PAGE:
How To Make A Sourdough Starter from Scratch

Making a sourdough starter can be a fun and rewarding process, and there are many reasons why you might want to try it out. Besides the incredible, tangy flavor, there are many health benefits to sourdough. The fermentation process has the ability make it easier to digest and increase nutrient absorption.

A sourdough starter is a mixture of equal parts flour and water. When mixed together and left to rest, the mixture will begin to ferment from the natural yeast found in your home. The yeast is then digests the flour and water creating carbon dioxide. Once active and bubbly, the sourdough starter is then used in bread recipes to create a natural rise/lift, as would recipes that require baking yeast.

Active and Bubbly Sourdough Starter in a glass canning jar | Gathered In The Kitchen

Supplies Needed

  • glass jar – I prefer to use a regular mouth mason jar
  • lid – a mason jar lid or a tea towel and a rubber band
  • all-purpose flour – I use unbleached flour
  • filtered water – water that does not have chlorine is required, as the chlorine will kill off the good yeast you are trying to grow
  • wooden spoon – true sourdough enthusiasts suggest using glass jars and wooden spoons as these will not alter the properties of the sourdough fermentation process. I use a wooden spoon, because the mixture is quite dense and a sturdy wooden spoon works best at incorporating the flour and water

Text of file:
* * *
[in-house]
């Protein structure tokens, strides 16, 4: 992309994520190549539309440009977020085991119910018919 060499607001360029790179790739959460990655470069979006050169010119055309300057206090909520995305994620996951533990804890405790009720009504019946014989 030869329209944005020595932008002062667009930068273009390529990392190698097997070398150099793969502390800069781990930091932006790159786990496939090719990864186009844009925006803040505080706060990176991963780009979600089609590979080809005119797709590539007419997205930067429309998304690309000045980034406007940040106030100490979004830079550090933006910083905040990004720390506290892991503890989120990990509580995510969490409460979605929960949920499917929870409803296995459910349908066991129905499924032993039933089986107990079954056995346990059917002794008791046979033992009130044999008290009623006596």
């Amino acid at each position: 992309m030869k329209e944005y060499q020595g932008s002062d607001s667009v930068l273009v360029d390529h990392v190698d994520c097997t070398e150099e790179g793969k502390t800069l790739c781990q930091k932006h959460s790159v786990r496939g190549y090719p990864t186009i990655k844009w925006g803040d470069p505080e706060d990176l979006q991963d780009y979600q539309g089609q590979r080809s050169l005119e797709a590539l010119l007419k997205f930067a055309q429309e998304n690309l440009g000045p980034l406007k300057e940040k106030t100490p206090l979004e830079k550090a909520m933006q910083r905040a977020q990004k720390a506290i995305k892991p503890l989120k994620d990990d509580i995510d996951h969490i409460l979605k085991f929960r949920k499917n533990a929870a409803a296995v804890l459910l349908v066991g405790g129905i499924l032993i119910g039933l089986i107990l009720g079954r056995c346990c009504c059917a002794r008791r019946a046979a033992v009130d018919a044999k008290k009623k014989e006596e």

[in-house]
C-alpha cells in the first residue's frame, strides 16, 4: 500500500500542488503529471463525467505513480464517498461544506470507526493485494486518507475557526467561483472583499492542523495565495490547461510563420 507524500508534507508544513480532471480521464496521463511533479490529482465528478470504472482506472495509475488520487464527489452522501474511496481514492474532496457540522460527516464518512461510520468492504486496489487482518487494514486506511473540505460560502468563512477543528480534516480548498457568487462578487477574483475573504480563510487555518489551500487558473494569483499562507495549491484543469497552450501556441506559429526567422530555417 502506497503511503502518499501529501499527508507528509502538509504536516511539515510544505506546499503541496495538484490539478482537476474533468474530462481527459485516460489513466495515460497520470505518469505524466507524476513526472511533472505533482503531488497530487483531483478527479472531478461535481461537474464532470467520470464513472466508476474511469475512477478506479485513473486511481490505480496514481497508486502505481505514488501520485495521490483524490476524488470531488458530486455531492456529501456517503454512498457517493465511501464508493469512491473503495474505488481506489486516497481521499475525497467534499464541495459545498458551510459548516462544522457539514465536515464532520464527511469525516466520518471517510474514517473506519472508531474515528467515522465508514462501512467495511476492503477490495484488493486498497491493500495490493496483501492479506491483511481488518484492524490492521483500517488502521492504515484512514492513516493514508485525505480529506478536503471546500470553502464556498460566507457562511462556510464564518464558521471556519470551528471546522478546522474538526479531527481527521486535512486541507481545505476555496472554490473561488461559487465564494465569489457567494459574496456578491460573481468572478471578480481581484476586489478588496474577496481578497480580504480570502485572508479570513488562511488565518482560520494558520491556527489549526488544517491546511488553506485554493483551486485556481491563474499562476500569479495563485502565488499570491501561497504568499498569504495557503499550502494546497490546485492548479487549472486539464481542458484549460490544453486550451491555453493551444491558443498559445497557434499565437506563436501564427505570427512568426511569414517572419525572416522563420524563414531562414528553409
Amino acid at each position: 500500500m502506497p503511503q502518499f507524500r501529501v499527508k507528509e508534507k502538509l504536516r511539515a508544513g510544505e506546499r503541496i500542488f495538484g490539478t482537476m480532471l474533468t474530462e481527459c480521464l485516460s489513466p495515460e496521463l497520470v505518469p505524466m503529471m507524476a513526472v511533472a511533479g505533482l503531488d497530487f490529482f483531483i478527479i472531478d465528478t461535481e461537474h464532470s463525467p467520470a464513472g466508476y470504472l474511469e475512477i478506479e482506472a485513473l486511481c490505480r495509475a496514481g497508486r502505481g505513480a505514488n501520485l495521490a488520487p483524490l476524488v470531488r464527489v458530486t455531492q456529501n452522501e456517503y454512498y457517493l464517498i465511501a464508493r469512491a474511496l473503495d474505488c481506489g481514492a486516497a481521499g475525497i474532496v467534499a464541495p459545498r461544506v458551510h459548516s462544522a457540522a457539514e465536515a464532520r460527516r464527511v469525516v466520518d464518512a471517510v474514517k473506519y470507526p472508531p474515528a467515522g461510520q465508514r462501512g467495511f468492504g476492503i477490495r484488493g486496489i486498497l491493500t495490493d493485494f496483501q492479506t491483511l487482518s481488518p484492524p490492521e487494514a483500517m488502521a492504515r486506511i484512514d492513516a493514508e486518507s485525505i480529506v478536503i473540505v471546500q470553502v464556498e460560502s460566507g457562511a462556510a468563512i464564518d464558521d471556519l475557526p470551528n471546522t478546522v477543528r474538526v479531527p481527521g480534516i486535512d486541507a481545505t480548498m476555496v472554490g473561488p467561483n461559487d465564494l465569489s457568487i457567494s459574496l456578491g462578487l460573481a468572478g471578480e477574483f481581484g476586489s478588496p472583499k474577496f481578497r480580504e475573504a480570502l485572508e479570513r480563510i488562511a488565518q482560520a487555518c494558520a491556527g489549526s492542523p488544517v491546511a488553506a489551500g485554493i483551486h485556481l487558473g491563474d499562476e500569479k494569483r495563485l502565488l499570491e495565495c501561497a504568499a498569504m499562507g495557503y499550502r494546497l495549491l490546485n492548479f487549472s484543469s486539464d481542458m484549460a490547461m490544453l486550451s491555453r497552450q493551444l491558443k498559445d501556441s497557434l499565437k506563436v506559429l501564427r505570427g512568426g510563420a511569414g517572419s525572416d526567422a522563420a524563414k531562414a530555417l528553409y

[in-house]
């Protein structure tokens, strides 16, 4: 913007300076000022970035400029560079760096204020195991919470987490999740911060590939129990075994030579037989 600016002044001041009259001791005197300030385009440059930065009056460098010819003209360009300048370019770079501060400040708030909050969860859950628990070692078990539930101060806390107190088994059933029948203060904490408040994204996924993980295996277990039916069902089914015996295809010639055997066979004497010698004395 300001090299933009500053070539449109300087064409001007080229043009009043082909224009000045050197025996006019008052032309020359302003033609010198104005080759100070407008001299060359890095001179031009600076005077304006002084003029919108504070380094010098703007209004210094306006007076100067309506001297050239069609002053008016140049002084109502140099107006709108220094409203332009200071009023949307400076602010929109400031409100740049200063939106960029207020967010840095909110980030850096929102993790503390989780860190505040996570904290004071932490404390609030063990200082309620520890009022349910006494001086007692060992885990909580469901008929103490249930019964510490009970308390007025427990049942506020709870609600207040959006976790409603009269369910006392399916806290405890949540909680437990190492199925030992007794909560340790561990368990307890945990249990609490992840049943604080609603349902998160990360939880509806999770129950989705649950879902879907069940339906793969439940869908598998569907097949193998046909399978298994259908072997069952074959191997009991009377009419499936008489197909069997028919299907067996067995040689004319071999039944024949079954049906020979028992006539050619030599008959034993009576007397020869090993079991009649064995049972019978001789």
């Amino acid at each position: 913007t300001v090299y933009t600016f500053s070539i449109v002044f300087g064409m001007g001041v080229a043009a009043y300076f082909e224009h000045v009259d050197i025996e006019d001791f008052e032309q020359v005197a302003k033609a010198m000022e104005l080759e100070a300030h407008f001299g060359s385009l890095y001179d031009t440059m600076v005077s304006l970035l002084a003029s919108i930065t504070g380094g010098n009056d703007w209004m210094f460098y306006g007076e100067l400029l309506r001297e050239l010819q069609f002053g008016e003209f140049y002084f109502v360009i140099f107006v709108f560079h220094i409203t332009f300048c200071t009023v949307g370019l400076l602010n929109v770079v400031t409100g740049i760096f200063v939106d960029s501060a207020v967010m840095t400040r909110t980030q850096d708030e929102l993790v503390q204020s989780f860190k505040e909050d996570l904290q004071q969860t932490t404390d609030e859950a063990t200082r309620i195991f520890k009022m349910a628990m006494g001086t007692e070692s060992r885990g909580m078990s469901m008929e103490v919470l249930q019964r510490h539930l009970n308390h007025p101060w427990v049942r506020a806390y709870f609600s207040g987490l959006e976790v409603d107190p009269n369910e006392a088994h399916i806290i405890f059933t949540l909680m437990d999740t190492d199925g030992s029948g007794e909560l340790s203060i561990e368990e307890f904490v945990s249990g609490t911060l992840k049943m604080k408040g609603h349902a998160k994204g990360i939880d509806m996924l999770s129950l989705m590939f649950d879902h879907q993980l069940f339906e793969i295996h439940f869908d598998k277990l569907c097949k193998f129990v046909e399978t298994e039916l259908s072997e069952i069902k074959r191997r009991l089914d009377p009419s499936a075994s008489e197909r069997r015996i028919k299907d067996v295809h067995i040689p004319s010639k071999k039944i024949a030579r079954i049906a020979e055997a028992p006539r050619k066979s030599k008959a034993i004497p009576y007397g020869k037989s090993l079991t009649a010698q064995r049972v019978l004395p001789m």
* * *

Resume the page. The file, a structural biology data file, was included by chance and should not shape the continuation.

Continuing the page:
• rubber band – to help gauge how much your starter has “grown” once it becomes active

How To Make A Sourdough Starter

The process of making a homemade sourdough starter is really simple; it’s equal parts flour and water. *always use lukewarm filtered water (that doesn’t have chlorine) and use unbleached all-purpose flour. If all goes well, you should have an active sourdough starter at the end of 7 days.

The ingredients of flour and water are mixed together in a glass jar, covered and then set out on the kitchen counter. Each home has different good yeast and different temperatures, so the amount of days it takes for your starter to become active and bubbly may differ. Mine actually took 14 days. I’ll go into more of these details later in this post.